Mothers- a (re)definition

Mothers- a (re)definition

imageMay.  Brings to mind May flowers and…Mother’s Day.  For a large portion of the population, Mother’s Day is a great day to either celebrate your Mom or be celebrated as a Mom.

When Mother’s Day comes around, there are some women who are not among the celebrating masses. There are some women they just don’t make a Hallmark card for. I think about them this time of year…every single year.

Basically, there are many people who are not the traditional Moms that will celebrate in the way the card companies and florists would have you believe.  Moms come in all shapes and sizes.  Married or single.  Old or young.  Moms of many children or those longing for just one.  Women who have lost children or given them away for a better life.  People who have no Mom they can celebrate with. Men who live the role of both Mom and Dad. 



In today’s world there is no cookie cutter version of a “typical” Mom.  But I am more than willing to bet that every one of us can think of a person in their life who has been like a mother to them.  (Even the man who has stepped in and been both mother and father to his children.) Whether it is a neighbor, an aunt, a friend, a sister, a grandmother etc.  I imagine even if you do fall into the category of the “normal” situation, you, too, can think of someone in your life who has been like a mother to you over the years.

As much as the marketing world would like us all to think that there is a standard version of mothers who celebrate Mother’s Day, the truth of the matter is there are way too many women who do not fit into this cookie cutter mold that is so convenient.  Here are only a few examples.

When we lost our first son in April of ‘92, it was followed by an excruciating Mother’s Day just a month later. I had no idea where I fit in. I was pregnant. I gave birth to a son. I had no baby with me. Was I a Mom? In my heart, of course I was. I just didn’t feel like celebrating. There certainly wasn’t a card for my kind of Mother’s Day. The next year, I was pregnant with my now teenager. I was still so very scared, so I pretended that it wasn’t Mother’s Day. There is no card that says “Happy Un-Mother’s Day! Hope you enjoy ignoring the day!” So, 2 years after I had originally planned, I celebrated my first mother’s day like the “other Regular Moms.” I got the Hallmark card that year.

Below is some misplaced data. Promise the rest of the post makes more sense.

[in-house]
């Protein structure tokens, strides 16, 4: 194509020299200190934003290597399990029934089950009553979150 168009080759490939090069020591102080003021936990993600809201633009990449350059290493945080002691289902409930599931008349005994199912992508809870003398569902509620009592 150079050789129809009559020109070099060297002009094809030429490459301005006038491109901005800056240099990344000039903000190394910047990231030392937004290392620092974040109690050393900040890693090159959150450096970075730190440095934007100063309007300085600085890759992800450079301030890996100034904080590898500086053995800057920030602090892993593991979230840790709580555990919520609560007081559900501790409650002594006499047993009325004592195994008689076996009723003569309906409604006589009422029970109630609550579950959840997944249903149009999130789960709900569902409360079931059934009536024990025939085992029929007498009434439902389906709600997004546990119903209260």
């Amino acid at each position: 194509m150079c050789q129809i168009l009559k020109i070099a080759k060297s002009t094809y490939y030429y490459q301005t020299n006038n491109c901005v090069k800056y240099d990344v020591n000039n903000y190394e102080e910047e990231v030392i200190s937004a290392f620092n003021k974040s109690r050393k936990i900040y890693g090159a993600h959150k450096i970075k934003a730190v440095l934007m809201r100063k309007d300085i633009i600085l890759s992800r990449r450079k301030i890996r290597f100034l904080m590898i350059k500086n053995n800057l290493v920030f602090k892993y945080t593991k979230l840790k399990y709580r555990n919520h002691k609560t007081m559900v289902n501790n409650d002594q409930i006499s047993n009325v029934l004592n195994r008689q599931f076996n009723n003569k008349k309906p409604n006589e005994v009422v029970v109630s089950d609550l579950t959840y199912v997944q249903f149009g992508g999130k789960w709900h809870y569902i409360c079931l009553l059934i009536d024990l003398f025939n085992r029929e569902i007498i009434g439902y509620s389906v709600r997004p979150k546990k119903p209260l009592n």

There isn’t a Mother’s Day that goes by that I don’t think about and silently thank the birth mothers of my brother and sister. Did I ever tell you they were adopted? I imagine the women who gave birth to them struggled through more than one Mother’s Day. I think about their sacrifice. Are they mothers? They gave birth. They had children. I don’t think there is a Hallmark card for them either. But their sacrifice touches more lives everyday than they will ever know. I am more thankful than I know how to express. They are special mothers. I am thinking of them.

I have close friends who are struggling with fertility problems. They want more than anything to celebrate Mother’s Day with a child of their own. To get one of those Hallmark cards like the “Regular Moms.” Mothers Day can be a painful day.

There are moms whose children are grown up and moved away. They hope their children remember them this year. They long for the days when their children were little and driving them crazy. They miss the chaos. They would give anything to be with them on Mother’s Day.

I have a dear friend whose two-year old son died just after his second birthday, just a month before Mother’s Day. She has two other children, but I imagine the pain of the child that was not with her anymore is more than she knows what to do with on this day.

And of course you have the other group of people whose Mother has died and they are lost as to what to do with this holiday that celebrates their Moms. They want more than anything to just be able to talk to their Mom on this day.  Or what about the people whose mother is alive and kicking but the relationship is so strained they cannot imagine speaking to them let alone wishing them a Happy Mother’s Day.

So, what is the point of all of this?

Here is what I would like you to do as we approach this Mother’s Day.  Think of a person that you would like to pay tribute to–someone you would like to share with us and tell us how they have been a blessing in your life.  Whether it is a person who was “like a mom to you” or a story about your own mom, we want to hear your tributes to these amazing people who have touched your life.

If you have a blog, post a tribute to this person.  Tell the rest of us how they have touched your life in a way that has changed you or helped you. Let us know in the comments if you post a tribute on your blog.  Now, if you don’t have a blog of your own, share with us your story of this person right here. 

I have to give kudos to the person who originally made the statement MOTHER IS A VERB.  It is brilliant.  “Mother” is not necessarily a person.  Tell us about the real person in your life who has been like a mother to you, the person who has demonstrated the “verb” mother to you.

Around Mother’s Day I will go through your posts and your comments and create a giant round-up entry.  Remember that something you may have to share with the rest of us just might be the one thing that another person needs to read. 





(Cross posted at BlogHer)


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